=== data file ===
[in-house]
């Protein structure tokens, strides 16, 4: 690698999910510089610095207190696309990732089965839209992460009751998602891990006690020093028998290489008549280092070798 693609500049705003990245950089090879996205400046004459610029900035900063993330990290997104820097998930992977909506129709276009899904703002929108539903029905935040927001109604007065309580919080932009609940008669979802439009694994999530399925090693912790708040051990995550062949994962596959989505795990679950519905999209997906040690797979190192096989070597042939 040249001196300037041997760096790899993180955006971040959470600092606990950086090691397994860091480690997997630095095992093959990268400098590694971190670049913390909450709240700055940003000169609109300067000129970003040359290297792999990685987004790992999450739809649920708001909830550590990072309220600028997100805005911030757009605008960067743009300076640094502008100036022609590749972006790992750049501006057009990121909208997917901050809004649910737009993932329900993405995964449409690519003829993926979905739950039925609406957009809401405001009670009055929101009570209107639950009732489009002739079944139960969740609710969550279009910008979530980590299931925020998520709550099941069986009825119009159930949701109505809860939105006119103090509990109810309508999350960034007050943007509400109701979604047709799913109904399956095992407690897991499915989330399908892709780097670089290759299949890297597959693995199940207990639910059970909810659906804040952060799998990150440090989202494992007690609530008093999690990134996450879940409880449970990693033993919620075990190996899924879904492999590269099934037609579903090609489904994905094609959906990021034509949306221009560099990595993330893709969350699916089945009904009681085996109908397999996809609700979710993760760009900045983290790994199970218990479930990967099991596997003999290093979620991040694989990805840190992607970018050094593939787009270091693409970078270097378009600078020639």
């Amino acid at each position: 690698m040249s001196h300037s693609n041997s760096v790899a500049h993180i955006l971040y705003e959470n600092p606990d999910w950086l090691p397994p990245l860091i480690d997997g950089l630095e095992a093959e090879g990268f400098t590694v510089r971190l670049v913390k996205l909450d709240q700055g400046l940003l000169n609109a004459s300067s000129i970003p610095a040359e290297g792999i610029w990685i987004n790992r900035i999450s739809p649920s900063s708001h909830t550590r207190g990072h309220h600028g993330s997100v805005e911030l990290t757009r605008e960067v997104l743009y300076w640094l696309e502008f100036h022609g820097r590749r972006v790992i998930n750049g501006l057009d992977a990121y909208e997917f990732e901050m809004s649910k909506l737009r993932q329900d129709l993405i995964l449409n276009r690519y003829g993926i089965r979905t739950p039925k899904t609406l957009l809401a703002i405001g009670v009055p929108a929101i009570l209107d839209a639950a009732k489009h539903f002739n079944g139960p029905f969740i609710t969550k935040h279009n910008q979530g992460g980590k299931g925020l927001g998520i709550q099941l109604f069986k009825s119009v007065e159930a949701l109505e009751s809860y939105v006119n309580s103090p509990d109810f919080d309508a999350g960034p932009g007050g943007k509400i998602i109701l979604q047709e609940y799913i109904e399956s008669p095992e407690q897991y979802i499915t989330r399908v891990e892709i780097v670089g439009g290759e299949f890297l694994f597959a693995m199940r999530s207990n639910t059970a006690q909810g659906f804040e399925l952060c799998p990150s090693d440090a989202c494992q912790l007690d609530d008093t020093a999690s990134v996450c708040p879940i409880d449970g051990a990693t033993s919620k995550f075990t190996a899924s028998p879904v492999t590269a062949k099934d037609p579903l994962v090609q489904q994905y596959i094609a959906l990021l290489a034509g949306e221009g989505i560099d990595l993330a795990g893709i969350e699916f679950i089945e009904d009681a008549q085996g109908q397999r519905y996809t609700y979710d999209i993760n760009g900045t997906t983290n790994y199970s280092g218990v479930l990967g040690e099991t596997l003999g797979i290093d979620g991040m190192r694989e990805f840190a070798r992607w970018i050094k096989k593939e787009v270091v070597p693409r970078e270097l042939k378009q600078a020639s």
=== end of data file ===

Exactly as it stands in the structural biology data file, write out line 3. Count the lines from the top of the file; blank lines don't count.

């Amino acid at each position: 690698m040249s001196h300037s693609n041997s760096v790899a500049h993180i955006l971040y705003e959470n600092p606990d999910w950086l090691p397994p990245l860091i480690d997997g950089l630095e095992a093959e090879g990268f400098t590694v510089r971190l670049v913390k996205l909450d709240q700055g400046l940003l000169n609109a004459s300067s000129i970003p610095a040359e290297g792999i610029w990685i987004n790992r900035i999450s739809p649920s900063s708001h909830t550590r207190g990072h309220h600028g993330s997100v805005e911030l990290t757009r605008e960067v997104l743009y300076w640094l696309e502008f100036h022609g820097r590749r972006v790992i998930n750049g501006l057009d992977a990121y909208e997917f990732e901050m809004s649910k909506l737009r993932q329900d129709l993405i995964l449409n276009r690519y003829g993926i089965r979905t739950p039925k899904t609406l957009l809401a703002i405001g009670v009055p929108a929101i009570l209107d839209a639950a009732k489009h539903f002739n079944g139960p029905f969740i609710t969550k935040h279009n910008q979530g992460g980590k299931g925020l927001g998520i709550q099941l109604f069986k009825s119009v007065e159930a949701l109505e009751s809860y939105v006119n309580s103090p509990d109810f919080d309508a999350g960034p932009g007050g943007k509400i998602i109701l979604q047709e609940y799913i109904e399956s008669p095992e407690q897991y979802i499915t989330r399908v891990e892709i780097v670089g439009g290759e299949f890297l694994f597959a693995m199940r999530s207990n639910t059970a006690q909810g659906f804040e399925l952060c799998p990150s090693d440090a989202c494992q912790l007690d609530d008093t020093a999690s990134v996450c708040p879940i409880d449970g051990a990693t033993s919620k995550f075990t190996a899924s028998p879904v492999t590269a062949k099934d037609p579903l994962v090609q489904q994905y596959i094609a959906l990021l290489a034509g949306e221009g989505i560099d990595l993330a795990g893709i969350e699916f679950i089945e009904d009681a008549q085996g109908q397999r519905y996809t609700y979710d999209i993760n760009g900045t997906t983290n790994y199970s280092g218990v479930l990967g040690e099991t596997l003999g797979i290093d979620g991040m190192r694989e990805f840190a070798r992607w970018i050094k096989k593939e787009v270091v070597p693409r970078e270097l042939k378009q600078a020639s």